Early Georgian Portraits Catalogue
Jonathan Richardson (1667-1745), Portrait painter
The earliest drawing, inscribed on the verso in his own hand Painted abt. May 1692/31 Jan 1734/5 (ECM27), is perhaps from a lost oil.  A youthful looking drawing in the Huntington Library and Art Gallery  is dated 1707 and a similar painting, with the Vose Galleries, Boston, in 1936, is inscribed AEtat 50/1717. In 1723, under 'Names of living painters of Note in London & their pictures by whom painted' Vertue noted 'Mr. Richardson by himself in a Wigg in poses. Mr Wright. another in a Cap sent to Holland. another since done. & others'.  Mr Wright, who remains untraced, is unlikely to be the painter J. M. Wright (d. 1700) suggested by Vertue's editors.  With the possible exception of NPG 706 the oils mentioned are not identifiable; the wig in the painting at Polesden Lacy is of c.1728 and thus too late.
Besides life-size drawings in chalk of which NPG 1693 and 3779 are typical, and small highly finished drawings in pencil on vellum such as NPG 1831, a number of portraits survive, particularly from after c.1728. Most are drawings, often dated. Now widely scattered, examples are in the Fitzwilliam Museum, the Ashmolean, Bodleian and in various other public and private collections. The eighteen drawings owned by the British Museum include engravings and drawings from Strawberry Hill, second Strawberry Hill sale, Robins, 13 June 1842 and days following, nos. 77-86 of lot 1266, 'Ten masterly sketches in black and red chalk of his own Portrait, taken at intervals between 1728 and 1741'. Examples on vellum (ECM 27-31) were also acquired from the sale. The black chalk drawing (ECM 11), doubtless no.86 on which Walpole (who was not infallible) wrote ?/iff Richardson junr., is apparently the last. It is dated by the artist 29 Jan. 1741. Vertue, in 1751, refers to portraits of the sitter seen in the son's house (see NPG 706, Provenance) at whose sale Walpole noted ‘... hundreds of portraits of both in chalks by the father, with the dates when executed; for after his retirement from business the good old man seems to have amused himself with writing a short poem and drawing his own or his son's portrait every day'.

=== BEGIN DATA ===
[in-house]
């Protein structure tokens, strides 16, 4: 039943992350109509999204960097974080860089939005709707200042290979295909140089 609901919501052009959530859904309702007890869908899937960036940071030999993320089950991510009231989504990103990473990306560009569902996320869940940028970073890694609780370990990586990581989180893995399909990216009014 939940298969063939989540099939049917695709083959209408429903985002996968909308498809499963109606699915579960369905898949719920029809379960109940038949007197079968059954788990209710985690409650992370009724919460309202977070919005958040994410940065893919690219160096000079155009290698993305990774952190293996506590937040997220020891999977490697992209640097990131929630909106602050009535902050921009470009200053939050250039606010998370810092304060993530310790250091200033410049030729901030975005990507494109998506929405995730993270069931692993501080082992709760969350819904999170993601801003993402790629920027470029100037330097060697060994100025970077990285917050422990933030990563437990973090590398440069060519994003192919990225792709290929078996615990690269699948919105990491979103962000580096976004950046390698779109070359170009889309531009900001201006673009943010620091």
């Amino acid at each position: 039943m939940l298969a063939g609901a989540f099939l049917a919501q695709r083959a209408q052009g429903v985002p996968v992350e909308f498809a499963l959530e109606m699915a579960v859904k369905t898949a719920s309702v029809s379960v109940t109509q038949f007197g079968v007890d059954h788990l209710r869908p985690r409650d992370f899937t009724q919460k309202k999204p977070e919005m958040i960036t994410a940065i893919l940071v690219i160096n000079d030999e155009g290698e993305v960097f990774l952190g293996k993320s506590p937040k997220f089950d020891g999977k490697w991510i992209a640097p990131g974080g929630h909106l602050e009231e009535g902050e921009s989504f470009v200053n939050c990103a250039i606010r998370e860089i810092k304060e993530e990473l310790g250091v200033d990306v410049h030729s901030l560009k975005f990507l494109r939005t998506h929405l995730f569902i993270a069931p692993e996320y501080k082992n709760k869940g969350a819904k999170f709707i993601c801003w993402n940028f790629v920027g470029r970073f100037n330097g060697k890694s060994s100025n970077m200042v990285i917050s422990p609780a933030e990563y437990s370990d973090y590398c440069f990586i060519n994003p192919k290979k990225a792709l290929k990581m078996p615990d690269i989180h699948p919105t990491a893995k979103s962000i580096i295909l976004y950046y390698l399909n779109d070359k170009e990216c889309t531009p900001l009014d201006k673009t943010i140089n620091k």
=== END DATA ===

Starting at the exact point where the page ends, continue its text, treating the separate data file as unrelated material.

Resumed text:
Some confusion of identity has arisen. The self-portrait in the Lindsay collection (see NPG 706) was at one time known as Matthew Prior while others have been mistaken for the son or for John Gay. The profile oil from Viscount Clifden's collection, lent to the Second Exhibition of National Portraits, South Kensington, 1867 (177) as Gay and so engraved, 1820, by M. Gauci, was acquired by the Walker Art Gallery as a self-portrait but is in fact the son. Characteristics distinguishing the two Richardsons may be seen in the oil with the bust of Milton in the Bromley Davenport collection  and the important drawing in red chalk from the Lucas collection, Wrest Park, at Sotheby's, 19 May 1954, lot 59: the elder Richardson has a peculiar double wart below the lower lip, most clearly visible in NPG 706, while the son may be distinguished by the cleft chin.
1) Too much should not be read into the word ‘Painted'.
2) R. R. Wark, Early British Drawings in the Huntington Collection 1600-1750, The Huntington Library, 1969, p 40B.
3) G. Vertue, Vertue Note Books (edited by The Earl of Ilchester), Walpole Society, 1930-55, III, p 12.
4) Ibid, Index to vols I-V, p 295.
5) H. Walpole, 4th Earl of Orford, Anecdotes of Painting in England ... collected by ... George Vertue; digested ... by Horace Walpole, edited J. Dalloway and R. N. Wornum, 1862, II, p 661.
6) J. F. Kerslake, 'The Richardsons and the Cult of Milton', Burlington Magazine, CXIX, 1957, reproduced p 24, pl.27.
This extended catalogue entry is from the out-of-print National Portrait Gallery collection catalogue: John Kerslake, Early Georgian Portraits, Her Majesty's Stationery Office, 1977, and is as published then. For the most up-to-date details on individual Collection works, we recommend reading the information provided in the Search the Collection results on this website in parallel with this text.